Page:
As Farmworker Awareness Week draws to a close, the EPA has once again shuffled its papers and announced that it will do next to nothing to further protect farmworkers and their families from chlorpyrifos, a dangerous neurotoxic pesticide.
This story is proof that citizen oversight is key to enforcing our environmental laws and protecting people from untenable risks. The chemical companies and grower trade groups had EPA’s ear and it repeatedly bent to their will. But when the agency had to defend its action before judges, it realized it had to obey the law.
The U.S. Supreme Court is considering a pair of cases that could cut back on the ability of citizens to enforce the Clean Water Act. Although different, at their core, both afford the court opportunities either to preserve or weaken the power of citizens to hold polluters accountable for harming our nation’s waters.
Twenty years after we settled our first lawsuit in Florida, one thing is crystal clear: Without litigation, the Everglades would be left with whatever protection the agencies and the Florida Legislature would be willing to provide under pressure from Big Sugar and other powerful polluters. In other words: not much.
Forty years of environmental progress is under attack today by a vote in the House of Representative on a stop-gap funding measure to keep the federal government running.
Unfortunately, that measure—called a continuing resolution—is loaded with amendments and provisions that would slash the Environmental Protection Agency’s budget, and seeks to override the rule of law at every turn.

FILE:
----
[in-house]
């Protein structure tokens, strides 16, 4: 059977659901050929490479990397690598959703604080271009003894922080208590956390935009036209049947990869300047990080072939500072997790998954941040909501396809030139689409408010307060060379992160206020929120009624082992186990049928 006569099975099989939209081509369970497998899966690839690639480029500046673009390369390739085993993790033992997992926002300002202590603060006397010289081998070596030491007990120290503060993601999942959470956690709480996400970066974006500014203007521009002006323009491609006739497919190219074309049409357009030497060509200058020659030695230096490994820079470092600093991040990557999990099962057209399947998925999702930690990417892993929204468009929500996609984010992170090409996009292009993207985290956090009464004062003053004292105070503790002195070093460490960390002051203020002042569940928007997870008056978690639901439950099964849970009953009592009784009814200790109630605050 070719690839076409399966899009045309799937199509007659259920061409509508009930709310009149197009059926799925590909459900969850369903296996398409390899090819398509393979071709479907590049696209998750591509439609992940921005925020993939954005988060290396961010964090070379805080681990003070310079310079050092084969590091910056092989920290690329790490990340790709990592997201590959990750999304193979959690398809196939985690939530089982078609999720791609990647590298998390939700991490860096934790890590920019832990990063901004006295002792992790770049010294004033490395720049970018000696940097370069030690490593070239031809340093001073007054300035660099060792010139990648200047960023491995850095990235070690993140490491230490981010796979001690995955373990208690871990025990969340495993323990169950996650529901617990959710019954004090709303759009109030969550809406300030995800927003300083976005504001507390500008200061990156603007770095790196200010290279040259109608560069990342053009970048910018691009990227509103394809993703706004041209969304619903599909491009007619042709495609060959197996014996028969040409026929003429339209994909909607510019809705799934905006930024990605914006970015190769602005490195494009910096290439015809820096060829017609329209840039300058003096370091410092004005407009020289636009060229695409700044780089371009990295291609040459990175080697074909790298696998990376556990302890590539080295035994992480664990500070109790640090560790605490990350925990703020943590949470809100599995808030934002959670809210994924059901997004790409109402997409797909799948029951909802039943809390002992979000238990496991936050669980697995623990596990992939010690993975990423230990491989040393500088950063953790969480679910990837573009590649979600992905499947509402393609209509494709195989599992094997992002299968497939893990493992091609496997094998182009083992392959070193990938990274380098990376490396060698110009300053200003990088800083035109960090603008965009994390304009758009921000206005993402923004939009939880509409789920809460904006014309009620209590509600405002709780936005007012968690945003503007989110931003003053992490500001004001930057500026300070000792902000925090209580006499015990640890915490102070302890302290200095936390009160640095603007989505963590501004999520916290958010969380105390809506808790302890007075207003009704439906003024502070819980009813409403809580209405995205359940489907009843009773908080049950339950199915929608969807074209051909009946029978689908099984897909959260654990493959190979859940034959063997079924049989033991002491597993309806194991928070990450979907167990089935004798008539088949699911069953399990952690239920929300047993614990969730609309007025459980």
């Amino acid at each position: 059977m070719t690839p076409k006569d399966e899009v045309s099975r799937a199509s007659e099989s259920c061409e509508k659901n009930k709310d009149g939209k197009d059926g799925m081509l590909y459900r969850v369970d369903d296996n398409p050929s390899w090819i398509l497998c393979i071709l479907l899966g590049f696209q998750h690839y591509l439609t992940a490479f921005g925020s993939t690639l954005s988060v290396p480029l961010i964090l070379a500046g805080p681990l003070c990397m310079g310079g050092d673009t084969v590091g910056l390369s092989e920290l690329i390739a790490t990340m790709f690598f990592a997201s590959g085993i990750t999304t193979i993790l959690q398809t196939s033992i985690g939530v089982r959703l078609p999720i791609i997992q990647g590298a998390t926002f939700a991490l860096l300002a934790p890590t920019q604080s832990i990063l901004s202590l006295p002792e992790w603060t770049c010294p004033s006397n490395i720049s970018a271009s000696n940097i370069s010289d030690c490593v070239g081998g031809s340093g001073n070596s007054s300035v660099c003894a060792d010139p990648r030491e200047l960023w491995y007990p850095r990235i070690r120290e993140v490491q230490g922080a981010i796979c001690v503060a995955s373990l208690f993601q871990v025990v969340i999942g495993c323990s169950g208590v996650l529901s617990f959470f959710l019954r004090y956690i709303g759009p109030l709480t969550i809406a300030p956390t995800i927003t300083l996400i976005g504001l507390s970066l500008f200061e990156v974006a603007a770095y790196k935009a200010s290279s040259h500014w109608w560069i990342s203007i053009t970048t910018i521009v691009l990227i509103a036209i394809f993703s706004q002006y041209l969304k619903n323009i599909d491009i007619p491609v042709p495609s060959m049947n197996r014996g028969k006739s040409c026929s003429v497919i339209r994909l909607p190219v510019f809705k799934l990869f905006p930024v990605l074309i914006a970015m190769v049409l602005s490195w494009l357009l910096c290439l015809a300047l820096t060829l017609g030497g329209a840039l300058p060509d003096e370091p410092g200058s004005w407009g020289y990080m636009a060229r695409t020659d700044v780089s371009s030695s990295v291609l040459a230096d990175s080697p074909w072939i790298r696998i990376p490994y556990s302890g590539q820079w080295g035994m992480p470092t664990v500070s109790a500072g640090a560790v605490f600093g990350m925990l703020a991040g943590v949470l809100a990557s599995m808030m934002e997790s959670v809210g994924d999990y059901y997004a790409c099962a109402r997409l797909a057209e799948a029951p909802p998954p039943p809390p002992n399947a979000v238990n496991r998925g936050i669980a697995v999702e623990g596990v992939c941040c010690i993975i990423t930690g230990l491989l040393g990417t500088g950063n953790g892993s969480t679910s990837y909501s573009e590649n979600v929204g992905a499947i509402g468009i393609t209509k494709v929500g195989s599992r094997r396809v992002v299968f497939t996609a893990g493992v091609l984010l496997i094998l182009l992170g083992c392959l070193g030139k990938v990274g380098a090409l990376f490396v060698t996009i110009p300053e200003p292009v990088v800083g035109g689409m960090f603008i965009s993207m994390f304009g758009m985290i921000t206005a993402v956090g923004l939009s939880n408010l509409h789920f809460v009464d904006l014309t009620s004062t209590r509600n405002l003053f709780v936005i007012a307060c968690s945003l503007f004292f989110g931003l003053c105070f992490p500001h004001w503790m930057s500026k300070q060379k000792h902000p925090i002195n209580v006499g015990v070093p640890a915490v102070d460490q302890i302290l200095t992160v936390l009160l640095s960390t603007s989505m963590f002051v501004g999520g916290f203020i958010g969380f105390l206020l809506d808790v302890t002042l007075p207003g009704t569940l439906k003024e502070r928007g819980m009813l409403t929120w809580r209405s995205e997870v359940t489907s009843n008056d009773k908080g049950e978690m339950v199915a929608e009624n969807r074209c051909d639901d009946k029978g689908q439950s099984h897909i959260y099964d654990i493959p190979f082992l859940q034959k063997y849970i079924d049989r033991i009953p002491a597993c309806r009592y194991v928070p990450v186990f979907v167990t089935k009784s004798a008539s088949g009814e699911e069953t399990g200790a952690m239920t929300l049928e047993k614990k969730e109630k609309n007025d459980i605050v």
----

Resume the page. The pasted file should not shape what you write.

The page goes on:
Earthjustice Vice President for Litigation Patti Goldman offers these fond memories of Joan Bavaria.
A bounty of acclaim has come in the passing of Joan Bavaria, who served eight years as an Earthjustice trustee. Many speak of her as their hero, a visionary, and a pioneer. For me, as for many at Earthjustice, Joan was an inspiration.
When she joined the Board of Trustees, she brought unbounded insights and energy. She challenged Earthjustice attorneys to embrace shareholder activism as one of the tools for environmental progress. She led by example, engaging personally with all around her, lending her deep knowledge to common challenges, and sharing her spark.
Joan spearheaded socially responsible investing with her founding of Trillium Asset Management, the first socially responsibly investment firm, and with her co-founding of Ceres, which developed the 10-point environmental code of conduct against which the environmental record and commitment of corporations can be judged. Her many accomplishments and honors are chronicled at www.ceres.org/joan. In addition, The Boston Globe wrote this remembrance.
Those of us who had the good fortune to know Joan will continue to be guided by the gift of her wisdom.